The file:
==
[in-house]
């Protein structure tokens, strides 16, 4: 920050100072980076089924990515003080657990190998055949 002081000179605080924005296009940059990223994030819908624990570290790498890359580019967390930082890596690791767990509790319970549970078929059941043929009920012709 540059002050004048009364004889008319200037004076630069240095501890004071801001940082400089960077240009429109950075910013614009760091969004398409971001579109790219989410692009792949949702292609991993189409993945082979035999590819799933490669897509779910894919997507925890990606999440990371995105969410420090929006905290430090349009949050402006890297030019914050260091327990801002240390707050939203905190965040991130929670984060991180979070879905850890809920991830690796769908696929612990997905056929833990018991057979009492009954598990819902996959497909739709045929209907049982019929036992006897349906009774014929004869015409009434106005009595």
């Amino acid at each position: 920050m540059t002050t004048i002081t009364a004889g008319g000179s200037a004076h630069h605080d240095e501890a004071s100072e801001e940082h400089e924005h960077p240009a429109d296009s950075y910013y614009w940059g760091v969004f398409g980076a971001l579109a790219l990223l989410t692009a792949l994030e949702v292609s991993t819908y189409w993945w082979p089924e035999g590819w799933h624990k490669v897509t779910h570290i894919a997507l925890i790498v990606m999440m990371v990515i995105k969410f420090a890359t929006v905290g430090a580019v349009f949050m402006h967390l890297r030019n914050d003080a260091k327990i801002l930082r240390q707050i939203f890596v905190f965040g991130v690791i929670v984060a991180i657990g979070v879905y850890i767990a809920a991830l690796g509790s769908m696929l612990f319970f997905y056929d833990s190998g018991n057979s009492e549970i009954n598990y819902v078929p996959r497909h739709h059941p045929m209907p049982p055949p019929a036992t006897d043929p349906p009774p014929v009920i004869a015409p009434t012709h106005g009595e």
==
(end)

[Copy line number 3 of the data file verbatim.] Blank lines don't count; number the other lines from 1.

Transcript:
């Amino acid at each position: 920050m540059t002050t004048i002081t009364a004889g008319g000179s200037a004076h630069h605080d240095e501890a004071s100072e801001e940082h400089e924005h960077p240009a429109d296009s950075y910013y614009w940059g760091v969004f398409g980076a971001l579109a790219l990223l989410t692009a792949l994030e949702v292609s991993t819908y189409w993945w082979p089924e035999g590819w799933h624990k490669v897509t779910h570290i894919a997507l925890i790498v990606m999440m990371v990515i995105k969410f420090a890359t929006v905290g430090a580019v349009f949050m402006h967390l890297r030019n914050d003080a260091k327990i801002l930082r240390q707050i939203f890596v905190f965040g991130v690791i929670v984060a991180i657990g979070v879905y850890i767990a809920a991830l690796g509790s769908m696929l612990f319970f997905y056929d833990s190998g018991n057979s009492e549970i009954n598990y819902v078929p996959r497909h739709h059941p045929m209907p049982p055949p019929a036992t006897d043929p349906p009774p014929v009920i004869a015409p009434t012709h106005g009595e």